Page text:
* The Mustangs never actually existed as a real band, but in name, only
* After a long gig one evening, The Mustangs (Sandy and The Beachcombers) were followed by the
legendary R&B and Doo Wop group, The Ink Spots
* The Mustangs (Sandy and The Beachcombers) once served as the lead-in band for the popular
1960s group, The Tokens (The Lion Sleeps Tonight)
* The Mustangs never earned one cent in royalties for "The Dartell Stomp"
* Today, "The Dartell Stomp" 45 rpm single is frequently advertised for sale on e-Bay
* In addition to The Viceroys, The Dartells also recorded "The Dartell Stomp" as the "B Side"
for their big hit, "Hot Pastrami"
* At the same time as the East Coast (New Jersey) Mustangs were having a hit with "The Dartell Stomp", another group called The Mustangs from the West Coast (California) had a hit with "That's For Sure"
*Providence Records never achieved much success as a recording label and went out of business
in the early 1980s
* Had it not been for someone placing "The Dartell Stomp" on YouTube, the original band members may have never known the extent of their success with this single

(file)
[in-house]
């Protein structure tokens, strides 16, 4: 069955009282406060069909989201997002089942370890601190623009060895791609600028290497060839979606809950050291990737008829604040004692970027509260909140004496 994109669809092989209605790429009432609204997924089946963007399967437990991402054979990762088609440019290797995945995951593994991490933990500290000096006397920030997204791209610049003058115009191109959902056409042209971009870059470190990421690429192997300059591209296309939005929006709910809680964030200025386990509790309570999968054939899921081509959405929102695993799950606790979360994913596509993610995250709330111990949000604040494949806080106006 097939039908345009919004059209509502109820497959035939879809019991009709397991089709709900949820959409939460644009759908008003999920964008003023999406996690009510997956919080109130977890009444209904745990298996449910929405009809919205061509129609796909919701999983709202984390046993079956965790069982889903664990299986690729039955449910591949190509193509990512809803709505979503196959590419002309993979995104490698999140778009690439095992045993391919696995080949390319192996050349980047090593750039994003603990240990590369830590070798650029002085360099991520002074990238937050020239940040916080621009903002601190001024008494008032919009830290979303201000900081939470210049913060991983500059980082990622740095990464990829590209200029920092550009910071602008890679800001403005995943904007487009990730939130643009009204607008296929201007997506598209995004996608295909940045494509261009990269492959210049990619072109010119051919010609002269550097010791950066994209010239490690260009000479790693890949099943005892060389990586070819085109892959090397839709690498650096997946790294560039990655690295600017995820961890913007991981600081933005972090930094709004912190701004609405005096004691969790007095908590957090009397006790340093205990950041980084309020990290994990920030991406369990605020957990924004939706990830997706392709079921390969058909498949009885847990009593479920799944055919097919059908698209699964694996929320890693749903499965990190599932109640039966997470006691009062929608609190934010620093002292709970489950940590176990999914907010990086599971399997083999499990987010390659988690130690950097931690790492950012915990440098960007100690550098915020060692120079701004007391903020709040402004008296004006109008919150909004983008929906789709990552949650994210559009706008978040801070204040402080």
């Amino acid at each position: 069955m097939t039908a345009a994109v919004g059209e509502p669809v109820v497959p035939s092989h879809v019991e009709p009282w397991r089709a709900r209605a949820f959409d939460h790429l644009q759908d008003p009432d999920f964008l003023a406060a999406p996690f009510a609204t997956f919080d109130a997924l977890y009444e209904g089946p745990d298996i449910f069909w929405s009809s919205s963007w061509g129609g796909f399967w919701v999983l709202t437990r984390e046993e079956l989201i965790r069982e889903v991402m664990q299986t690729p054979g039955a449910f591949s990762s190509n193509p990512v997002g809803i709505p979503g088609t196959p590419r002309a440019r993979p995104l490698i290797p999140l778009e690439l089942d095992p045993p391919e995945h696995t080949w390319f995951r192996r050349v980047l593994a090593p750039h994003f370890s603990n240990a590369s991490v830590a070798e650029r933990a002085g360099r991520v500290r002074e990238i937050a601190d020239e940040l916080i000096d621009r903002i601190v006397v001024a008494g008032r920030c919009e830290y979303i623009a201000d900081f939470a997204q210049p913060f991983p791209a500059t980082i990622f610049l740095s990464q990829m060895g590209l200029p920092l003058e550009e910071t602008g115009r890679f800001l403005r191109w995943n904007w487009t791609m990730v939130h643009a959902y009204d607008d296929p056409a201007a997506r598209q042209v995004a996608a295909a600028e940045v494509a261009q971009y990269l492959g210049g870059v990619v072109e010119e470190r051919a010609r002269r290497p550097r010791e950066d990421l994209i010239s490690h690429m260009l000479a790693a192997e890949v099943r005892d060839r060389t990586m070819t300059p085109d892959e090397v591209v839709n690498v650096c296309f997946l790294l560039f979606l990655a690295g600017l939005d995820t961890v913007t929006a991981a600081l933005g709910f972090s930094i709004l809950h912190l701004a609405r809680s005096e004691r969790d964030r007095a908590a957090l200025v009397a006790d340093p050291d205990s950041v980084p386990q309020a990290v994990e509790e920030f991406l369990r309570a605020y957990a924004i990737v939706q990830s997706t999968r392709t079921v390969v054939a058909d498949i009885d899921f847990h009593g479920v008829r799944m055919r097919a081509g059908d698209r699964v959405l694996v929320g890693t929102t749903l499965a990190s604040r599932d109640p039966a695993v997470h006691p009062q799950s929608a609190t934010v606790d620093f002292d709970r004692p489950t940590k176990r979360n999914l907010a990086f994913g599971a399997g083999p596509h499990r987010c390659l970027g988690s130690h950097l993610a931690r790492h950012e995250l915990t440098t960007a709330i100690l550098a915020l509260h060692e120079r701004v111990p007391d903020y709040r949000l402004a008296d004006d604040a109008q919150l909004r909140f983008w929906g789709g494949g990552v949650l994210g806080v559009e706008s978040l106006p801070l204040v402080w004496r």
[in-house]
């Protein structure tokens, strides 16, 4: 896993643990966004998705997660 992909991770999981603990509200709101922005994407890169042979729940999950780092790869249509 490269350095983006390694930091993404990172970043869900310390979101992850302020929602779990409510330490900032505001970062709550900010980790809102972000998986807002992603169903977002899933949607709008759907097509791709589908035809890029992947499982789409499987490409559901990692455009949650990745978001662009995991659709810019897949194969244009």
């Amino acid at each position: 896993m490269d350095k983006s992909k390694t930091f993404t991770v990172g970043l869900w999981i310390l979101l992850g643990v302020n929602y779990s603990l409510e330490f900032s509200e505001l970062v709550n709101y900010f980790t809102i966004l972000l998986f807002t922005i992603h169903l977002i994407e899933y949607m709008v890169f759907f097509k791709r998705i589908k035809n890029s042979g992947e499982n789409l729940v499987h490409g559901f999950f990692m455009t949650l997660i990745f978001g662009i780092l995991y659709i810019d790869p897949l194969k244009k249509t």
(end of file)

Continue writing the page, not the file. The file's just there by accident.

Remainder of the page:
Prior to the posting of this biography, I received a message from The Mustangs who asked that the
following note be included as part of the band's story. The band wrote, "We would like to thank and acknowledge the three people responsible for bringing The Mustangs back to life, most notably the author, John Timmons, for his tenacity in locating us, his attention to detail, and his patience through the process. To Raymond T. Vinyl, (Play a Record Today) {} for posting "The Dartell" on YouTube after 45 years, and to Michael Wright, Tom's brother, for finding it.

The Mustangs, 40 years after "The Dartell Stomp"
hit the charts, at a band reunion in 2004 - (L-R) Tom Wright
, Tom Wilson and John Beach

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  • At 1:51 PM, Anonymous Anonymous said…

    Oh what an interesting story! Love to hear about the 60's from someone who lived it..